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The Length of Working Life
Seymour L. Wolfbein
Vol. 3, No. 3 (Dec., 1949), pp. 286-294
Stable URL: http://www.jstor.org/stable/2172578
Page Count: 9
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The rapid growth of the aged population in recent years has underscored the economic problems of dependency in old age and has focused attention on the length of working life as compared to the total life span. In addition to interest in the average work-life span, students of labour-force dynamics have found a need for related measures of withdrawals from the labour force at different ages. In this paper, the author adopts the technique of the life table to a measurement of the work-life span by the construction of a table of working life. Significant contrast is shown between total life expectancy and working life expectancy. In the United States, the average male worker at 20, for example, could expect to live for an additional 46.8 years and to remain in the labour force for an additional 41.1 years. He would therefore have to provide for almost 6 years of retirement. Significant differences are also indicated in comparisons by colour and residence. Further areas of study in applying the concept of working life are suggested.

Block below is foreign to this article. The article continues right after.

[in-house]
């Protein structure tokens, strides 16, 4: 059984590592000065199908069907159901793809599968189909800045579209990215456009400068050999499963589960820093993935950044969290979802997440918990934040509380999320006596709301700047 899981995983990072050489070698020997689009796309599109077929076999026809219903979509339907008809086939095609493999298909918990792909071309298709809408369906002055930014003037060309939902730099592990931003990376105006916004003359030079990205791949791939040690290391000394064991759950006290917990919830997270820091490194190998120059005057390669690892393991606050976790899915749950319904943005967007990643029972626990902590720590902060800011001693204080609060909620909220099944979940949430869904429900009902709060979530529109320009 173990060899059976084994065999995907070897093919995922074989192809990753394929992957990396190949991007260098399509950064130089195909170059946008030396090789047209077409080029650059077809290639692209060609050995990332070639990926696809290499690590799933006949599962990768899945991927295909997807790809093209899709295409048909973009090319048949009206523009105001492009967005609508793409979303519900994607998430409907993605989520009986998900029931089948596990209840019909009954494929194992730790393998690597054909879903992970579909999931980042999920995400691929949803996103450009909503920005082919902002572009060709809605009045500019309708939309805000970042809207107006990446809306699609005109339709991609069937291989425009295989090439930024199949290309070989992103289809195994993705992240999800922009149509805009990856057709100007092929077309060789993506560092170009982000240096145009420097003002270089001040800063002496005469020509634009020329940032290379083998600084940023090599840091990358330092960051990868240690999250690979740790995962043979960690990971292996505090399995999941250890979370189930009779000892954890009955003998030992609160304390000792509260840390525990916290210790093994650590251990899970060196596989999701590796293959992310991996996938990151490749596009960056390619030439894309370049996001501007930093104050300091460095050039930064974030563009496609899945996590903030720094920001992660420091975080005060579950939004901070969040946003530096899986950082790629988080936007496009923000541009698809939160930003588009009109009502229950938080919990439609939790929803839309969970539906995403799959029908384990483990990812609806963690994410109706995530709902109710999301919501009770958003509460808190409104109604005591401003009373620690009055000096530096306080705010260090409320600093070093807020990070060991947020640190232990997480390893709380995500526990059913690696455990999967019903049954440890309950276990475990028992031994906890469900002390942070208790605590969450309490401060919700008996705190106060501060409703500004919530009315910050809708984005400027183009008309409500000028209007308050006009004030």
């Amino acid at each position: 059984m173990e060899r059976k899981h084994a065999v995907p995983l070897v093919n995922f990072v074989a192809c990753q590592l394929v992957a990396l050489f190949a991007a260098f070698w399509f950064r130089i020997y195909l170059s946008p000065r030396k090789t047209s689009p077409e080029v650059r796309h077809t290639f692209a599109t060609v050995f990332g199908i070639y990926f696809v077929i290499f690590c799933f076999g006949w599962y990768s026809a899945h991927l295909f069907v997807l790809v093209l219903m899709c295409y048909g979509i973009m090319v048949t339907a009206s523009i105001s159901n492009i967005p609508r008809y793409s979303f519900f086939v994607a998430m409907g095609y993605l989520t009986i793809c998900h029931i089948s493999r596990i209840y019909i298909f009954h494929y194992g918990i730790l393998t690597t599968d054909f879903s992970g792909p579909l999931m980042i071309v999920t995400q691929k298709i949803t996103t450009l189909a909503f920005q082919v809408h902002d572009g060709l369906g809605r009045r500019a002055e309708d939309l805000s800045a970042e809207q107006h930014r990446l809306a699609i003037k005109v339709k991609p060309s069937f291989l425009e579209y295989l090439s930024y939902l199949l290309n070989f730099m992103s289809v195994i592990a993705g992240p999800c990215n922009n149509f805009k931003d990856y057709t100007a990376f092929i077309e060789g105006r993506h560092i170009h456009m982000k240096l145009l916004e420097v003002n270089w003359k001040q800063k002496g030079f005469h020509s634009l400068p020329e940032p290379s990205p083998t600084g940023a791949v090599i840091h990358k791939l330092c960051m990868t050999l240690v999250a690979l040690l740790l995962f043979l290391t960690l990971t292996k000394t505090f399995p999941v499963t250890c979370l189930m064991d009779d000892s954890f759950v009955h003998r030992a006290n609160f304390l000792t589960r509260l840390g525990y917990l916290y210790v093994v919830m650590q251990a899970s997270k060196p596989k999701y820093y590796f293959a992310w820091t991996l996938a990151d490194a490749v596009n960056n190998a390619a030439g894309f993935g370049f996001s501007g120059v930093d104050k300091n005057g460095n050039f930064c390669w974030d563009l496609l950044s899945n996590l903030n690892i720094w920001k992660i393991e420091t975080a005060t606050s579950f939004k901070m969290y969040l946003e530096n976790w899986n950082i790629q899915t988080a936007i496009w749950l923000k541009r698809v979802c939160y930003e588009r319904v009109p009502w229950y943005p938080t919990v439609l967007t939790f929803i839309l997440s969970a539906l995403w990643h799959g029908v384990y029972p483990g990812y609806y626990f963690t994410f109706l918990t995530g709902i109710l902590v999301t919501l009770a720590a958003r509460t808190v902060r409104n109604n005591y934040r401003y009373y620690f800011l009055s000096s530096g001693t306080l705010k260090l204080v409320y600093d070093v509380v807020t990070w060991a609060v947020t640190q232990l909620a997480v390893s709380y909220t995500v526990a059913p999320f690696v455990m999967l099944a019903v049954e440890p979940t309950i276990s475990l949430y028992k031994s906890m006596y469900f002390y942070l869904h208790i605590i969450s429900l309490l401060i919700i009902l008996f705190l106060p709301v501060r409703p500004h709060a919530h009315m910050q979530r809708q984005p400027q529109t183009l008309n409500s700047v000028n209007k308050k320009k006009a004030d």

Population Studies © 1949 Population Investigation Committee